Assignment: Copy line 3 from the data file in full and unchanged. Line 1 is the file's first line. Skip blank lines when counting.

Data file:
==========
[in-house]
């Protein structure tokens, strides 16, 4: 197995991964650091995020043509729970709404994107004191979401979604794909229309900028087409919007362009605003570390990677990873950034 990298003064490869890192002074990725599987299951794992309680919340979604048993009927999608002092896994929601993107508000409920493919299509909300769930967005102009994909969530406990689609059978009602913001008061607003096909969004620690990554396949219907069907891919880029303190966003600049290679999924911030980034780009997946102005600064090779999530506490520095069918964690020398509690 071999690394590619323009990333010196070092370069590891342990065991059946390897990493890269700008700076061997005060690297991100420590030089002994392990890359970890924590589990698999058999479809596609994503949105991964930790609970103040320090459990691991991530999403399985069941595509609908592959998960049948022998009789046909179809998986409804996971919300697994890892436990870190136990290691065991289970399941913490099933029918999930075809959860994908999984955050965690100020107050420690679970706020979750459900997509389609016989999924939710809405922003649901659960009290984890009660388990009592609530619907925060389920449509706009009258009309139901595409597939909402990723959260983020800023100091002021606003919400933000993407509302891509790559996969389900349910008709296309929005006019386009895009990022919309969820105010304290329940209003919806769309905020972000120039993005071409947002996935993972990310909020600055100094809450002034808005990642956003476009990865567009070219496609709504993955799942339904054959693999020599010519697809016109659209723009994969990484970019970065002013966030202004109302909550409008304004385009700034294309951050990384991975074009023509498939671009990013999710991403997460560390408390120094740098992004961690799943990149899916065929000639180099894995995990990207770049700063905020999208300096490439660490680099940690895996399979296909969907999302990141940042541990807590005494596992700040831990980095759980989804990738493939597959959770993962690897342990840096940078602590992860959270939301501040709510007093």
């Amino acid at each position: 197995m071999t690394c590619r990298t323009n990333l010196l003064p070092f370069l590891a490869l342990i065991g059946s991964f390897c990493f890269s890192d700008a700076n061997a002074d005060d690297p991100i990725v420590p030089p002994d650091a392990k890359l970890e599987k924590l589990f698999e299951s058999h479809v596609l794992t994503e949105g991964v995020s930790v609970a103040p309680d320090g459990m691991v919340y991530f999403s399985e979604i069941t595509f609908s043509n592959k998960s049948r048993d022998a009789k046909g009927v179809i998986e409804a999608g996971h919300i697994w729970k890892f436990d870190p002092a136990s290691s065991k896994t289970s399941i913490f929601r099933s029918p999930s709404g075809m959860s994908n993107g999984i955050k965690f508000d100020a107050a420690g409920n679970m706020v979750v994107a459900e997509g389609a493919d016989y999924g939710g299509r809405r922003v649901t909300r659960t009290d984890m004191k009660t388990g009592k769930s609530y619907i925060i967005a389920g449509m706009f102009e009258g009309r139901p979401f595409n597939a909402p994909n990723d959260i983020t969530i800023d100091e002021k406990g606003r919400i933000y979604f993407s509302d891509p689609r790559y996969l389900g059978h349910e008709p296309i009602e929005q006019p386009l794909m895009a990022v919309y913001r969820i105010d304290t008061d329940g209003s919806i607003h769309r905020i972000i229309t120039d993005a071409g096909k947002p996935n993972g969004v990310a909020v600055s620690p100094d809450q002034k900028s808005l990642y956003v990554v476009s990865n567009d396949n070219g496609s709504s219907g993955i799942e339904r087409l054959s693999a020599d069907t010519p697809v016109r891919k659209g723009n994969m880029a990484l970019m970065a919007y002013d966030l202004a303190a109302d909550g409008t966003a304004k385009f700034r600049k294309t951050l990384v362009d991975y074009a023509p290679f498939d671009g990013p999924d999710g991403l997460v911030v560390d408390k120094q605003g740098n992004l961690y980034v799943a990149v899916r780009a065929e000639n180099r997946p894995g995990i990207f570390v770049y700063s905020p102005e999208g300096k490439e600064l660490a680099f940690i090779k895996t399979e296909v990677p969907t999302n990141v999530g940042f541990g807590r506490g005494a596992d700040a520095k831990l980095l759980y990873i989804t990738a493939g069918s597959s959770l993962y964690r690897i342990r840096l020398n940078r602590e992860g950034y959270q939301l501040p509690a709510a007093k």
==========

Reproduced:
């Amino acid at each position: 197995m071999t690394c590619r990298t323009n990333l010196l003064p070092f370069l590891a490869l342990i065991g059946s991964f390897c990493f890269s890192d700008a700076n061997a002074d005060d690297p991100i990725v420590p030089p002994d650091a392990k890359l970890e599987k924590l589990f698999e299951s058999h479809v596609l794992t994503e949105g991964v995020s930790v609970a103040p309680d320090g459990m691991v919340y991530f999403s399985e979604i069941t595509f609908s043509n592959k998960s049948r048993d022998a009789k046909g009927v179809i998986e409804a999608g996971h919300i697994w729970k890892f436990d870190p002092a136990s290691s065991k896994t289970s399941i913490f929601r099933s029918p999930s709404g075809m959860s994908n993107g999984i955050k965690f508000d100020a107050a420690g409920n679970m706020v979750v994107a459900e997509g389609a493919d016989y999924g939710g299509r809405r922003v649901t909300r659960t009290d984890m004191k009660t388990g009592k769930s609530y619907i925060i967005a389920g449509m706009f102009e009258g009309r139901p979401f595409n597939a909402p994909n990723d959260i983020t969530i800023d100091e002021k406990g606003r919400i933000y979604f993407s509302d891509p689609r790559y996969l389900g059978h349910e008709p296309i009602e929005q006019p386009l794909m895009a990022v919309y913001r969820i105010d304290t008061d329940g209003s919806i607003h769309r905020i972000i229309t120039d993005a071409g096909k947002p996935n993972g969004v990310a909020v600055s620690p100094d809450q002034k900028s808005l990642y956003v990554v476009s990865n567009d396949n070219g496609s709504s219907g993955i799942e339904r087409l054959s693999a020599d069907t010519p697809v016109r891919k659209g723009n994969m880029a990484l970019m970065a919007y002013d966030l202004a303190a109302d909550g409008t966003a304004k385009f700034r600049k294309t951050l990384v362009d991975y074009a023509p290679f498939d671009g990013p999924d999710g991403l997460v911030v560390d408390k120094q605003g740098n992004l961690y980034v799943a990149v899916r780009a065929e000639n180099r997946p894995g995990i990207f570390v770049y700063s905020p102005e999208g300096k490439e600064l660490a680099f940690i090779k895996t399979e296909v990677p969907t999302n990141v999530g940042f541990g807590r506490g005494a596992d700040a520095k831990l980095l759980y990873i989804t990738a493939g069918s597959s959770l993962y964690r690897i342990r840096l020398n940078r602590e992860g950034y959270q939301l501040p509690a709510a007093k």